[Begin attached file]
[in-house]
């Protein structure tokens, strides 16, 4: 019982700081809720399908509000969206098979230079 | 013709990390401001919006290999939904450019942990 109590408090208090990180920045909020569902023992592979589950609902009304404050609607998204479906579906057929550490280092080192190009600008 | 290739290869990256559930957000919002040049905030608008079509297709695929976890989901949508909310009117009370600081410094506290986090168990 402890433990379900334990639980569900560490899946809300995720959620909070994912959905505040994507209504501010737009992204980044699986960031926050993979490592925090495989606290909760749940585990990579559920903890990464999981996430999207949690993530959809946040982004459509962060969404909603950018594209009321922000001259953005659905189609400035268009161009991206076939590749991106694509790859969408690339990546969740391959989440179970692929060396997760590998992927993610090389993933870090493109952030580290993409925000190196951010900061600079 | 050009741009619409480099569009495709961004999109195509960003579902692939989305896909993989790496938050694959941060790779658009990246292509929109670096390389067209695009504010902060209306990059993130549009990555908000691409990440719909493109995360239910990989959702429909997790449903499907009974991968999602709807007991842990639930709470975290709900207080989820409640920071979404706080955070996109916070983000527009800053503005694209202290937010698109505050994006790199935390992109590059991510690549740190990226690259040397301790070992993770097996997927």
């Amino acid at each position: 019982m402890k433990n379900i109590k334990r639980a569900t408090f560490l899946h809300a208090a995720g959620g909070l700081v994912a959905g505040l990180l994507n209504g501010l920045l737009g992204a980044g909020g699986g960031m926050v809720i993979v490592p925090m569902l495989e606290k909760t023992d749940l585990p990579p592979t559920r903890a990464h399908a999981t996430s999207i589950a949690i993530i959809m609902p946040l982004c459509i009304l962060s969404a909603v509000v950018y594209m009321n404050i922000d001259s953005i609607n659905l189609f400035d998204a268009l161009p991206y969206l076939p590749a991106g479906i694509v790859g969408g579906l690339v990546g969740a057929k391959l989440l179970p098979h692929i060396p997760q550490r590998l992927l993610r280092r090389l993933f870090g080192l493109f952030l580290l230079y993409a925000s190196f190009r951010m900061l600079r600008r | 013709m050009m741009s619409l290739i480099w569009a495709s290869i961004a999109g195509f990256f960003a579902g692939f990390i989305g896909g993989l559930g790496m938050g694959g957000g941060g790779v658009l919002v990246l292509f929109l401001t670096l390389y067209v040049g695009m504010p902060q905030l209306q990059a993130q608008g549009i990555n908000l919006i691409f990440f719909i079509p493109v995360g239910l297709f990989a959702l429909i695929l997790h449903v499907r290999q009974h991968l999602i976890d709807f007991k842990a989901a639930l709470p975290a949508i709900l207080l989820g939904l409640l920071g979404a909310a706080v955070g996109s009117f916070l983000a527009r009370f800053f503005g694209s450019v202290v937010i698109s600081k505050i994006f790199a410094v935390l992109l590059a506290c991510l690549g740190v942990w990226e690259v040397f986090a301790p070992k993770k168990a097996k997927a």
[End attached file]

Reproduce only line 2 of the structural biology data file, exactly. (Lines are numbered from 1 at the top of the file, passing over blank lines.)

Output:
């Protein structure tokens, strides 16, 4: 019982700081809720399908509000969206098979230079 | 013709990390401001919006290999939904450019942990 109590408090208090990180920045909020569902023992592979589950609902009304404050609607998204479906579906057929550490280092080192190009600008 | 290739290869990256559930957000919002040049905030608008079509297709695929976890989901949508909310009117009370600081410094506290986090168990 402890433990379900334990639980569900560490899946809300995720959620909070994912959905505040994507209504501010737009992204980044699986960031926050993979490592925090495989606290909760749940585990990579559920903890990464999981996430999207949690993530959809946040982004459509962060969404909603950018594209009321922000001259953005659905189609400035268009161009991206076939590749991106694509790859969408690339990546969740391959989440179970692929060396997760590998992927993610090389993933870090493109952030580290993409925000190196951010900061600079 | 050009741009619409480099569009495709961004999109195509960003579902692939989305896909993989790496938050694959941060790779658009990246292509929109670096390389067209695009504010902060209306990059993130549009990555908000691409990440719909493109995360239910990989959702429909997790449903499907009974991968999602709807007991842990639930709470975290709900207080989820409640920071979404706080955070996109916070983000527009800053503005694209202290937010698109505050994006790199935390992109590059991510690549740190990226690259040397301790070992993770097996997927």